Sir, – Why are so many people leaving Scotland?
For every 10 who come to Scotland, another eight leave us.
Mostly, we are losing young people and the graduates it has cost us so much to educate.
The rest of the UK loses scores of young workers too, but at a much lower rate than ourselves.
Every person of working age who leaves us represents future loss of tax and national insurance contributions.
With our growing number of pensioners, we simply cannot afford to lose so many young tax payers.
Moreover, our birthrate in Scotland is low and falling.
In the last 12 months, the number of births registered in Scotland has fallen by more than 900 to just 54,800.
We need more than 70,000 to pay for the cost of our pensioners. All the while the number of pensioners in Scotland is increasing.
The loss of workers ought to be alarming to us, especially if we are to become a stand- alone member of the European Union.
We need to be much more aware of these declining numbers and the implications for us all but instead, we’re still making really big efforts to ensure that our girls are aware of the problems of being a mum, rather than the joy of being a mum.
Our young men need to appreciate the benefits of family life.
Our neighbours in Norway have a low birth rate too but theirs is still a little higher than ours.
In Norway, they are at least concerned about their drop in births, while we seem to be oblivious.
We’re fortunate indeed that the number of migrants who stay in Scotland is helping to keep the number of young people from falling even more steeply.
Those few migrants who stay ensure the character of our nation is changing: not as fast as the changes down south, but changing here, just as surely.
34 Ross Avenue.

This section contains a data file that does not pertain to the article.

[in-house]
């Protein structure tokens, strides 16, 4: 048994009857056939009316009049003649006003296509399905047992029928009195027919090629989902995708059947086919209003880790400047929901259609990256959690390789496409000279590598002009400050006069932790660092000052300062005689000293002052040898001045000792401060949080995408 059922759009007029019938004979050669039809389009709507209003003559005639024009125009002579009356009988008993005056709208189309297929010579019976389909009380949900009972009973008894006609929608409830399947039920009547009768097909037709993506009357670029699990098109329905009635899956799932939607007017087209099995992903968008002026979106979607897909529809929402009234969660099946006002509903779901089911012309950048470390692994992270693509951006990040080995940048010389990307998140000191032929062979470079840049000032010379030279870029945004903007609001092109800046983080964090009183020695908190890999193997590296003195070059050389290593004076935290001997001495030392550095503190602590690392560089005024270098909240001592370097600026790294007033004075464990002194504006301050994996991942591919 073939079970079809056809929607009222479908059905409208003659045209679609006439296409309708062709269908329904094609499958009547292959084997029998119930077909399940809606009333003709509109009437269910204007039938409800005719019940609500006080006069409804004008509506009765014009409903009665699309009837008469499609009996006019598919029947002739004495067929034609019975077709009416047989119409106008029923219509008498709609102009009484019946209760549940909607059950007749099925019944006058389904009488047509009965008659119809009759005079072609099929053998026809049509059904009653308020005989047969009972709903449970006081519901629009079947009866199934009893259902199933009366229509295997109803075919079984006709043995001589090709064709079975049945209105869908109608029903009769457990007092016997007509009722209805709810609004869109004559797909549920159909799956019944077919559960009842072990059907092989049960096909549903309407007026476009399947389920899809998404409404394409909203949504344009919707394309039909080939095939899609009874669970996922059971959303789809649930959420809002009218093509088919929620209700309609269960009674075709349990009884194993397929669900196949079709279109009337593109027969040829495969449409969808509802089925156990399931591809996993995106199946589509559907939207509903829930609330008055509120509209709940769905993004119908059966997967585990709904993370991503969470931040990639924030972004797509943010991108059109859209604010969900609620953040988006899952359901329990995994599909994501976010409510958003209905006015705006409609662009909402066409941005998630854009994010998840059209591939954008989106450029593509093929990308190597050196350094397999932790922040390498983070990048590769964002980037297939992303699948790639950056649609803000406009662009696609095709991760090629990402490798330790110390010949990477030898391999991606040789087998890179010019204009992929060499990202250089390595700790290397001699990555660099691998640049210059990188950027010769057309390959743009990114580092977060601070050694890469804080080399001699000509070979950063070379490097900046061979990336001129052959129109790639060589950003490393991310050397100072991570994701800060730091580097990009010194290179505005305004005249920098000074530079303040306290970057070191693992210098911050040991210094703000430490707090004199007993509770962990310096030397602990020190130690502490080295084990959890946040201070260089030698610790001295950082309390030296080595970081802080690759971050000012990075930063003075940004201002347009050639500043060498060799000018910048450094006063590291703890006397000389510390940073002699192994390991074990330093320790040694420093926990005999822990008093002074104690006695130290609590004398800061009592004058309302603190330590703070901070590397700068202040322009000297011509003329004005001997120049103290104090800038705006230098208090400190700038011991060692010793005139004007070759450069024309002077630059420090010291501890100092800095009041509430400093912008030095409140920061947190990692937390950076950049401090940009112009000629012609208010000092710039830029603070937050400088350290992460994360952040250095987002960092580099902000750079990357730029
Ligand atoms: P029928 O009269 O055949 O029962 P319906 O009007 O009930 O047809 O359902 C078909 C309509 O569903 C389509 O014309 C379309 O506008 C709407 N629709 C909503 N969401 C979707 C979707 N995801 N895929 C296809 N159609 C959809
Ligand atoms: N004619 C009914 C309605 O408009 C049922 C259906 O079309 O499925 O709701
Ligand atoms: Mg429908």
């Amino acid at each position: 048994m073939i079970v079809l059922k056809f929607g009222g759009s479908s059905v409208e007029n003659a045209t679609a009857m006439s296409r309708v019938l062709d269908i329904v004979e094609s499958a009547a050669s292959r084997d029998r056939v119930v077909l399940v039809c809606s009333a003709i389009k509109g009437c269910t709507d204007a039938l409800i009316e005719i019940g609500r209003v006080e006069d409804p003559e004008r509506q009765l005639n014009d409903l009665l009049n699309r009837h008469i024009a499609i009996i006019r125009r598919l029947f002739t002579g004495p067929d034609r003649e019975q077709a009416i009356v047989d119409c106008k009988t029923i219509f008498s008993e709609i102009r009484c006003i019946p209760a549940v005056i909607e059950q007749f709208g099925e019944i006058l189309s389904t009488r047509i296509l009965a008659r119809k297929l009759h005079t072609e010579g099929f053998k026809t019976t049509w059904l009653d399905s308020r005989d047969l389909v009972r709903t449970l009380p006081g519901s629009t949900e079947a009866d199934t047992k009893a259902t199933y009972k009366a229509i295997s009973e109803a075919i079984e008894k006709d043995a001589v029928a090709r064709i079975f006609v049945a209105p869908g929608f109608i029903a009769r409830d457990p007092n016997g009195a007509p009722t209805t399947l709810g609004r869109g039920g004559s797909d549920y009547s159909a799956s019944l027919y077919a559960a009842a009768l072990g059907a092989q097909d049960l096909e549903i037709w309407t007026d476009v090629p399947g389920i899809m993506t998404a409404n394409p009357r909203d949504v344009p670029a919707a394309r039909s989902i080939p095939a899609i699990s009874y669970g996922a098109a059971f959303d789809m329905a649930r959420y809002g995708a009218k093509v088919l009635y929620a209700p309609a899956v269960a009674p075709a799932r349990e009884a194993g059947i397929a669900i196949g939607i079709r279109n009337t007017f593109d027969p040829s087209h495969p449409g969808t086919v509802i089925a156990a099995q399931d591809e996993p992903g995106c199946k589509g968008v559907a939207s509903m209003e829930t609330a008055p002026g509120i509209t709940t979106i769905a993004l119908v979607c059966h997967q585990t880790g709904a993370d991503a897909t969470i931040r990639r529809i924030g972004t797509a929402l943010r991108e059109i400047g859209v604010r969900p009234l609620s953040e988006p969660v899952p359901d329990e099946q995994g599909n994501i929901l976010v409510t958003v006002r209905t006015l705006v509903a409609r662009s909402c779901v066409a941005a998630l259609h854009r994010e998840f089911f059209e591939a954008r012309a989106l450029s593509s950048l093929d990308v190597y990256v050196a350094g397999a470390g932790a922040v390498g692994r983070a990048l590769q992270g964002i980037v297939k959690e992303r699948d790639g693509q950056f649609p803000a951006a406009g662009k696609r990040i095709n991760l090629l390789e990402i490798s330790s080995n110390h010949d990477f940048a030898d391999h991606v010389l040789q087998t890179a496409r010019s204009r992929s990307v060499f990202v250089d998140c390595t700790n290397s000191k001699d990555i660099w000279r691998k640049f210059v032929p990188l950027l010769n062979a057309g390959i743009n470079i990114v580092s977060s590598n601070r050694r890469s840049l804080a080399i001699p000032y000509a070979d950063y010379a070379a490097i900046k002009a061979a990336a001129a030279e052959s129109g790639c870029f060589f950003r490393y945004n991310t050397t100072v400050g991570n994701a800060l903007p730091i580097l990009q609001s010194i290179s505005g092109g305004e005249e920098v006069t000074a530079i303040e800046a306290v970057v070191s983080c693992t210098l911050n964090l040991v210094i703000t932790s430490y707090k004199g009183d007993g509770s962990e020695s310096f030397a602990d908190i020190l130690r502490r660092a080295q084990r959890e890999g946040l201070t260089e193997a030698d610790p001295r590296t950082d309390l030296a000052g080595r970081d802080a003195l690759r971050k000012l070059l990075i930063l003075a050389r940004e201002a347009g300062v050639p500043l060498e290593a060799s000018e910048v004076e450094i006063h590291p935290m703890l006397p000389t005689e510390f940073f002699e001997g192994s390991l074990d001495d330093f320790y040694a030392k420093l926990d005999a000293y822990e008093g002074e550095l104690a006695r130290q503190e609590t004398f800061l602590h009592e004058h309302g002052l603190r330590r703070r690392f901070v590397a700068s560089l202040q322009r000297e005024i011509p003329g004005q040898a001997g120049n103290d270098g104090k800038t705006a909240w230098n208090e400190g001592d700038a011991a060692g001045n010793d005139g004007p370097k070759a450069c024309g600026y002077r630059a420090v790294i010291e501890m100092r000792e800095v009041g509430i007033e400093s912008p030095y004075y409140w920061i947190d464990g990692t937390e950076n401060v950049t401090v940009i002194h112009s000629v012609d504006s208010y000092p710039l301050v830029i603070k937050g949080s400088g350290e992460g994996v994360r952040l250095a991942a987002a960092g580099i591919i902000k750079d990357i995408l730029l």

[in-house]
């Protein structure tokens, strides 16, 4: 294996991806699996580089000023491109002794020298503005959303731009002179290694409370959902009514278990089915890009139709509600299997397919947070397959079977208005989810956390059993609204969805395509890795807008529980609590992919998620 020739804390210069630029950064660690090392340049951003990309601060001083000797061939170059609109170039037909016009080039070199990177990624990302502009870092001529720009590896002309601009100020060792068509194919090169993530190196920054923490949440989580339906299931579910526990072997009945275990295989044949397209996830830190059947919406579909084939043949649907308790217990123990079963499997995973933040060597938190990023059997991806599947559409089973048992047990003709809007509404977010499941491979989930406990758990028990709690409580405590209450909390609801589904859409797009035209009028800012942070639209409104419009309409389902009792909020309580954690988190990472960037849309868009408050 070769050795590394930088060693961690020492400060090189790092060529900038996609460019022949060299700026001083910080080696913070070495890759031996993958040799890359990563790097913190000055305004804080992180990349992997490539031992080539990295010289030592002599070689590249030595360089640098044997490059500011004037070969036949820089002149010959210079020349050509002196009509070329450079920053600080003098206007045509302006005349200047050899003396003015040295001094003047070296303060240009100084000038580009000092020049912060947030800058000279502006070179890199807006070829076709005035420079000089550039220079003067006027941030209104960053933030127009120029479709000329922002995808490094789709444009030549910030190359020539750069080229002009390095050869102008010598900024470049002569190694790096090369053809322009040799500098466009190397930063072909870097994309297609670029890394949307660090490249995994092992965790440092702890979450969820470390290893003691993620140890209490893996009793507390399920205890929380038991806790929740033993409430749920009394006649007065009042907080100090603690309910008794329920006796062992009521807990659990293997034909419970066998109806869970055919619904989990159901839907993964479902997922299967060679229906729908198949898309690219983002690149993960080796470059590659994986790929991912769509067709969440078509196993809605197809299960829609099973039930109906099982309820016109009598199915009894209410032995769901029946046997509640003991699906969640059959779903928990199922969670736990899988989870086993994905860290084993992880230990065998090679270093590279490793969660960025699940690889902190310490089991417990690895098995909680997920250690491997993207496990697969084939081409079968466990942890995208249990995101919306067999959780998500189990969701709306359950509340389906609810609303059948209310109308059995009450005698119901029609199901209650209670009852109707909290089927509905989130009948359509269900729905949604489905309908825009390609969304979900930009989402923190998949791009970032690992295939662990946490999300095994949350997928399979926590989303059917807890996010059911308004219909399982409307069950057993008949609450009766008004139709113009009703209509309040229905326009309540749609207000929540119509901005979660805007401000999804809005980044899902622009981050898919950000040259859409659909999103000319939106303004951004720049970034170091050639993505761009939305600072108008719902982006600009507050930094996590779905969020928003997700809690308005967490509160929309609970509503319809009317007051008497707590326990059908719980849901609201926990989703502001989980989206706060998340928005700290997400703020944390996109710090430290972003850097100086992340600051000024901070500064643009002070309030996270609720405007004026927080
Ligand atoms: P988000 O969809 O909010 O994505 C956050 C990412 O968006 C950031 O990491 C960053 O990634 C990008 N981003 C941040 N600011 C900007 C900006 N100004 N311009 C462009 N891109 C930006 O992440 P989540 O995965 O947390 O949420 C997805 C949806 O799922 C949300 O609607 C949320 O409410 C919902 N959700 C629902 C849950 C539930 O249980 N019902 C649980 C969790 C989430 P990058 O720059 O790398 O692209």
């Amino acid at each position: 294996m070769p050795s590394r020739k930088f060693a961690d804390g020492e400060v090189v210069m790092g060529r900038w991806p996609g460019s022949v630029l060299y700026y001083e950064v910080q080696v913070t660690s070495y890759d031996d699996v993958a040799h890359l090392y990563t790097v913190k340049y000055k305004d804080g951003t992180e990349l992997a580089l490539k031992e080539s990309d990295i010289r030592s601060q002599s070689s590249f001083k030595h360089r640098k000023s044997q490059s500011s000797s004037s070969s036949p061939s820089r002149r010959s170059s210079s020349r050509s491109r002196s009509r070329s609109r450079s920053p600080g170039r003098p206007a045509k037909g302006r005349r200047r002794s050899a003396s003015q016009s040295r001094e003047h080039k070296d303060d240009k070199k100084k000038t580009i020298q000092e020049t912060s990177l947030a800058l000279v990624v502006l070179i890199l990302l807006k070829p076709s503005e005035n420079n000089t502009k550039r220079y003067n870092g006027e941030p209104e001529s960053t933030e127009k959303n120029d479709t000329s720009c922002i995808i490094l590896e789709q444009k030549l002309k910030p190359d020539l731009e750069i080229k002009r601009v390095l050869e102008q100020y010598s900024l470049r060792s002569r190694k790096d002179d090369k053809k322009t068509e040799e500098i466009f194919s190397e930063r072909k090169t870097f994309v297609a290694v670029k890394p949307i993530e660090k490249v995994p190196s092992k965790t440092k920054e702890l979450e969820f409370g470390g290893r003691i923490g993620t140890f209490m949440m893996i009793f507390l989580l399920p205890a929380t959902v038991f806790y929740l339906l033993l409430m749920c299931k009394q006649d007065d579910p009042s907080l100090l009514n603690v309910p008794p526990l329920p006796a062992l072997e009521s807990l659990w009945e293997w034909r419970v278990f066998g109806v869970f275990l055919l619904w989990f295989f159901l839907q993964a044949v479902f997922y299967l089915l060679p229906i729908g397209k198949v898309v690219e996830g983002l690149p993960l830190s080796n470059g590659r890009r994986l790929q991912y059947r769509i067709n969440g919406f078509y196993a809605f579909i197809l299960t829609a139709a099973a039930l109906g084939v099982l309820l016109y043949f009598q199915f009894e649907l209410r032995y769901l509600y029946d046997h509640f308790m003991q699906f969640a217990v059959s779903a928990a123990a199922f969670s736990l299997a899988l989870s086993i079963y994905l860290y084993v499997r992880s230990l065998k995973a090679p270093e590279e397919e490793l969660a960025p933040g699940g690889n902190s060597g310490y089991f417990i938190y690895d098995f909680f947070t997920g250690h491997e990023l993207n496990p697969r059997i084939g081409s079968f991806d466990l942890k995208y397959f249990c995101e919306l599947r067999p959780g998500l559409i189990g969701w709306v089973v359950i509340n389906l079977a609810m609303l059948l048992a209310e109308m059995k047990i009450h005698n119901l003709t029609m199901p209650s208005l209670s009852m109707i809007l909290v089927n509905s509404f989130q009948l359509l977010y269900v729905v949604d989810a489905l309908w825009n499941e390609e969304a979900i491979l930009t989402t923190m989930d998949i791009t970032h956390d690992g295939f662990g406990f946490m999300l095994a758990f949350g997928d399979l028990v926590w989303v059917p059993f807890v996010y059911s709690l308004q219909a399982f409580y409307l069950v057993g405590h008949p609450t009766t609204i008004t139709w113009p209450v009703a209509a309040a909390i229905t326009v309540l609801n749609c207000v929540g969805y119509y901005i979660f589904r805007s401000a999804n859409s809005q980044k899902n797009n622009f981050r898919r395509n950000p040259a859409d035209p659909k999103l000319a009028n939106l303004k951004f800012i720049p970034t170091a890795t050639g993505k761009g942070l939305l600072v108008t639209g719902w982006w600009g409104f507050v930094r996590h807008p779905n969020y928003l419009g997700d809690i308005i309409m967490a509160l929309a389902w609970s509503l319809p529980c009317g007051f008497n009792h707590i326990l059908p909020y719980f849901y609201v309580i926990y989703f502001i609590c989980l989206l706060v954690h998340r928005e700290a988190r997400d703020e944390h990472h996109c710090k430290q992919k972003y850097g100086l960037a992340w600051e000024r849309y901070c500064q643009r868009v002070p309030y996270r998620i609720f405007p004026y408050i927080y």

Sad loss of Largo trees
Sir, – I am writing to inform you how appalled I am at Fife Council’s decision to allow Lundin Homes permission to chop down the two old trees in the field where they are building houses in Largo.
Apparently the trees were deemed unsafe.
That is no surprise because digging work had taken place so close to the trees and their roots.
As residents we could have placed a large bet on these trees being removed, even before the foundations of this development were built.
These old trees were a landmark and Fife Council should have made sure they were protected instead of conveniently being removed.
Maybe they have to be replaced but it will take many years for them to reach the height and maturity of the original ones.
13 Bourtree Brae,
Pipeland must be ruled out
Sir, – Councillor Brian Thomson’s critical comments in your article (September 2) reporting that the environmental charity STEPAL had been cleared of any malpractice by the charity regulator is an astonishing attempt to rewrite history.
As a leading proponent of a failed plan to site a replacement school for Madras on the St Andrews Green Belt, he is clearly wanting to find a scapegoat.
However, he should reflect on his support for a badly planned project instead of blaming the group which, with enormous local support, prevented Fife Council from proceeding with a scheme that was found to be unlawful by the highest court in Scotland.
Rather than being against the interests of children, the court’s requirement that Fife Council must think again, opens up the possibility that a better-located school, easily accessed by the majority of pupils and community users, might be achieved by Fife Council.